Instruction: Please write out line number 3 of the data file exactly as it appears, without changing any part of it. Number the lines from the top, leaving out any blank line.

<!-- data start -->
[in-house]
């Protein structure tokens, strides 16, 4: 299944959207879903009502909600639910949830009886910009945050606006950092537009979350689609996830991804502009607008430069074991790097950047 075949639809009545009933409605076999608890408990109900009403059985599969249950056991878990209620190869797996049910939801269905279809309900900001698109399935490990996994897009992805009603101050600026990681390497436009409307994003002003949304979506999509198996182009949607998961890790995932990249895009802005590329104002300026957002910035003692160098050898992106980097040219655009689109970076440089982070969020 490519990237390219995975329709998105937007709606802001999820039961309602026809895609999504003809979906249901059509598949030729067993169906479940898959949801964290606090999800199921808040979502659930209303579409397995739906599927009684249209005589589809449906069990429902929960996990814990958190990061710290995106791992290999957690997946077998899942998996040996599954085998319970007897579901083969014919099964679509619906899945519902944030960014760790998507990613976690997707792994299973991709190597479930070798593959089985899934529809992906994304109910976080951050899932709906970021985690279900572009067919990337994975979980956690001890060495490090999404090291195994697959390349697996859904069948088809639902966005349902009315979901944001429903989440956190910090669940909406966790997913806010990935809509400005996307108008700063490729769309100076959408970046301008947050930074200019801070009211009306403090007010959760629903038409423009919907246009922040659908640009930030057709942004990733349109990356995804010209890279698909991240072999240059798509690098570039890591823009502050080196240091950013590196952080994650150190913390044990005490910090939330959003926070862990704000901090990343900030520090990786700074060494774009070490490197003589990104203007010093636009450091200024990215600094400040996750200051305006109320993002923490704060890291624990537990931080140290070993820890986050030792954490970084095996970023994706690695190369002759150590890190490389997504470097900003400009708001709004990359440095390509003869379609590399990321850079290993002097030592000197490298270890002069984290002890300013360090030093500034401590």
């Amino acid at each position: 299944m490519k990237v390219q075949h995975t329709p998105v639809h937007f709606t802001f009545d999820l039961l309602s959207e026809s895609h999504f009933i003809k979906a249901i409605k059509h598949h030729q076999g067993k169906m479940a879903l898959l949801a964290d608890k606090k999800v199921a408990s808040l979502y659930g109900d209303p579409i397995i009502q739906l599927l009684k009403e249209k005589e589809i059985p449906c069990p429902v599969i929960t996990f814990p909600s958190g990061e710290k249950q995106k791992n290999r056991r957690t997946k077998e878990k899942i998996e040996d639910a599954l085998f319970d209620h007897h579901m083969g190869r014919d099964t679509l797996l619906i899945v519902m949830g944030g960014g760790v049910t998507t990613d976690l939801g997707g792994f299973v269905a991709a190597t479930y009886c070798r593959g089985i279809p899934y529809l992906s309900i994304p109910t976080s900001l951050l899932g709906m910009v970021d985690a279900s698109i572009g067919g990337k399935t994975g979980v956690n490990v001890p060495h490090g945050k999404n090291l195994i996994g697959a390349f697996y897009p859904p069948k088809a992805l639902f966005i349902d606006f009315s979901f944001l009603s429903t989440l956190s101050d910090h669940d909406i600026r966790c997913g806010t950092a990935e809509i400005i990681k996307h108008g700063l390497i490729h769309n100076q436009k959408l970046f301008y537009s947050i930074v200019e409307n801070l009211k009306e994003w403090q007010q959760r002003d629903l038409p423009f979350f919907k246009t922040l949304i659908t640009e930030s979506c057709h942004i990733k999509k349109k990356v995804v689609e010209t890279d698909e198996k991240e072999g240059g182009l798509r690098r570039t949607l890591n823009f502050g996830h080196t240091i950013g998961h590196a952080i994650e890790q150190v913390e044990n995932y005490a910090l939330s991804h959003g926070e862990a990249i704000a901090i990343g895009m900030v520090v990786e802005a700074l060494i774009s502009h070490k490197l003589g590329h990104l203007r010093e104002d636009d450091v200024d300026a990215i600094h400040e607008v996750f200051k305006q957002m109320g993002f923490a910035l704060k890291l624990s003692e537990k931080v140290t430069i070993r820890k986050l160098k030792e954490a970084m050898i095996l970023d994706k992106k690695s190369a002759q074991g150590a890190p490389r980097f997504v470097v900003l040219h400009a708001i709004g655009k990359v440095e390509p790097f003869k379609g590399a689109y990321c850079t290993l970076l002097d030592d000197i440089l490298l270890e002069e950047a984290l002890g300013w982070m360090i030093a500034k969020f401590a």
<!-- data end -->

């Amino acid at each position: 299944m490519k990237v390219q075949h995975t329709p998105v639809h937007f709606t802001f009545d999820l039961l309602s959207e026809s895609h999504f009933i003809k979906a249901i409605k059509h598949h030729q076999g067993k169906m479940a879903l898959l949801a964290d608890k606090k999800v199921a408990s808040l979502y659930g109900d209303p579409i397995i009502q739906l599927l009684k009403e249209k005589e589809i059985p449906c069990p429902v599969i929960t996990f814990p909600s958190g990061e710290k249950q995106k791992n290999r056991r957690t997946k077998e878990k899942i998996e040996d639910a599954l085998f319970d209620h007897h579901m083969g190869r014919d099964t679509l797996l619906i899945v519902m949830g944030g960014g760790v049910t998507t990613d976690l939801g997707g792994f299973v269905a991709a190597t479930y009886c070798r593959g089985i279809p899934y529809l992906s309900i994304p109910t976080s900001l951050l899932g709906m910009v970021d985690a279900s698109i572009g067919g990337k399935t994975g979980v956690n490990v001890p060495h490090g945050k999404n090291l195994i996994g697959a390349f697996y897009p859904p069948k088809a992805l639902f966005i349902d606006f009315s979901f944001l009603s429903t989440l956190s101050d910090h669940d909406i600026r966790c997913g806010t950092a990935e809509i400005i990681k996307h108008g700063l390497i490729h769309n100076q436009k959408l970046f301008y537009s947050i930074v200019e409307n801070l009211k009306e994003w403090q007010q959760r002003d629903l038409p423009f979350f919907k246009t922040l949304i659908t640009e930030s979506c057709h942004i990733k999509k349109k990356v995804v689609e010209t890279d698909e198996k991240e072999g240059g182009l798509r690098r570039t949607l890591n823009f502050g996830h080196t240091i950013g998961h590196a952080i994650e890790q150190v913390e044990n995932y005490a910090l939330s991804h959003g926070e862990a990249i704000a901090i990343g895009m900030v520090v990786e802005a700074l060494i774009s502009h070490k490197l003589g590329h990104l203007r010093e104002d636009d450091v200024d300026a990215i600094h400040e607008v996750f200051k305006q957002m109320g993002f923490a910035l704060k890291l624990s003692e537990k931080v140290t430069i070993r820890k986050l160098k030792e954490a970084m050898i095996l970023d994706k992106k690695s190369a002759q074991g150590a890190p490389r980097f997504v470097v900003l040219h400009a708001i709004g655009k990359v440095e390509p790097f003869k379609g590399a689109y990321c850079t290993l970076l002097d030592d000197i440089l490298l270890e002069e950047a984290l002890g300013w982070m360090i030093a500034k969020f401590a």